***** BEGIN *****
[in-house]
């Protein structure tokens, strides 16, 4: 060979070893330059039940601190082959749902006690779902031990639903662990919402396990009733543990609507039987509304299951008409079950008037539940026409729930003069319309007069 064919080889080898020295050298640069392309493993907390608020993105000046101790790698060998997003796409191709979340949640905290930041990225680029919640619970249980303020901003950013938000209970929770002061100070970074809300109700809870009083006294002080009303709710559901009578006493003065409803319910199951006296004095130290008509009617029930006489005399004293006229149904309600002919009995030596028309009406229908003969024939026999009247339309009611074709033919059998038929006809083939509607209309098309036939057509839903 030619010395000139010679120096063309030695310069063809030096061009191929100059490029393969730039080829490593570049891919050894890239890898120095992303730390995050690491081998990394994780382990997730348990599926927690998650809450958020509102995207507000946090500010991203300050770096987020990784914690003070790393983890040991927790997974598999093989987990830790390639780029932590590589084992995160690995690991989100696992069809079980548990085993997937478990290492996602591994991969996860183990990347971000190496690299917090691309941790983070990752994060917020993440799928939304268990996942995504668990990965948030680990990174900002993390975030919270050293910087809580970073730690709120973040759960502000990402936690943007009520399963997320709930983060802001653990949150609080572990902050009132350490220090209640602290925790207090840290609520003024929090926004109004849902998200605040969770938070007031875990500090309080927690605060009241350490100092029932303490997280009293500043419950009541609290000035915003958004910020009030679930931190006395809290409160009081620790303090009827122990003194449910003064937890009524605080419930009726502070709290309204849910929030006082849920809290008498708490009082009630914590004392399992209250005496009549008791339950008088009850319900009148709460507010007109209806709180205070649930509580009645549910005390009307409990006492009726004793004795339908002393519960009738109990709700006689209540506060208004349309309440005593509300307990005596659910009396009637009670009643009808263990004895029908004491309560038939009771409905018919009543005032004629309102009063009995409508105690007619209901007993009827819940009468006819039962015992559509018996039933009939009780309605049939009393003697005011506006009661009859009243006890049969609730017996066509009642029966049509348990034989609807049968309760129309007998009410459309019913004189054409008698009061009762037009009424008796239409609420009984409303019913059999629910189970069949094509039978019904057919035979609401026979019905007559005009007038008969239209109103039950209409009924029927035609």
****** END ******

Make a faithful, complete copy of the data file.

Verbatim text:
[in-house]
């Protein structure tokens, strides 16, 4: 060979070893330059039940601190082959749902006690779902031990639903662990919402396990009733543990609507039987509304299951008409079950008037539940026409729930003069319309007069 064919080889080898020295050298640069392309493993907390608020993105000046101790790698060998997003796409191709979340949640905290930041990225680029919640619970249980303020901003950013938000209970929770002061100070970074809300109700809870009083006294002080009303709710559901009578006493003065409803319910199951006296004095130290008509009617029930006489005399004293006229149904309600002919009995030596028309009406229908003969024939026999009247339309009611074709033919059998038929006809083939509607209309098309036939057509839903 030619010395000139010679120096063309030695310069063809030096061009191929100059490029393969730039080829490593570049891919050894890239890898120095992303730390995050690491081998990394994780382990997730348990599926927690998650809450958020509102995207507000946090500010991203300050770096987020990784914690003070790393983890040991927790997974598999093989987990830790390639780029932590590589084992995160690995690991989100696992069809079980548990085993997937478990290492996602591994991969996860183990990347971000190496690299917090691309941790983070990752994060917020993440799928939304268990996942995504668990990965948030680990990174900002993390975030919270050293910087809580970073730690709120973040759960502000990402936690943007009520399963997320709930983060802001653990949150609080572990902050009132350490220090209640602290925790207090840290609520003024929090926004109004849902998200605040969770938070007031875990500090309080927690605060009241350490100092029932303490997280009293500043419950009541609290000035915003958004910020009030679930931190006395809290409160009081620790303090009827122990003194449910003064937890009524605080419930009726502070709290309204849910929030006082849920809290008498708490009082009630914590004392399992209250005496009549008791339950008088009850319900009148709460507010007109209806709180205070649930509580009645549910005390009307409990006492009726004793004795339908002393519960009738109990709700006689209540506060208004349309309440005593509300307990005596659910009396009637009670009643009808263990004895029908004491309560038939009771409905018919009543005032004629309102009063009995409508105690007619209901007993009827819940009468006819039962015992559509018996039933009939009780309605049939009393003697005011506006009661009859009243006890049969609730017996066509009642029966049509348990034989609807049968309760129309007998009410459309019913004189054409008698009061009762037009009424008796239409609420009984409303019913059999629910189970069949094509039978019904057919035979609401026979019905007559005009007038008969239209109103039950209409009924029927035609």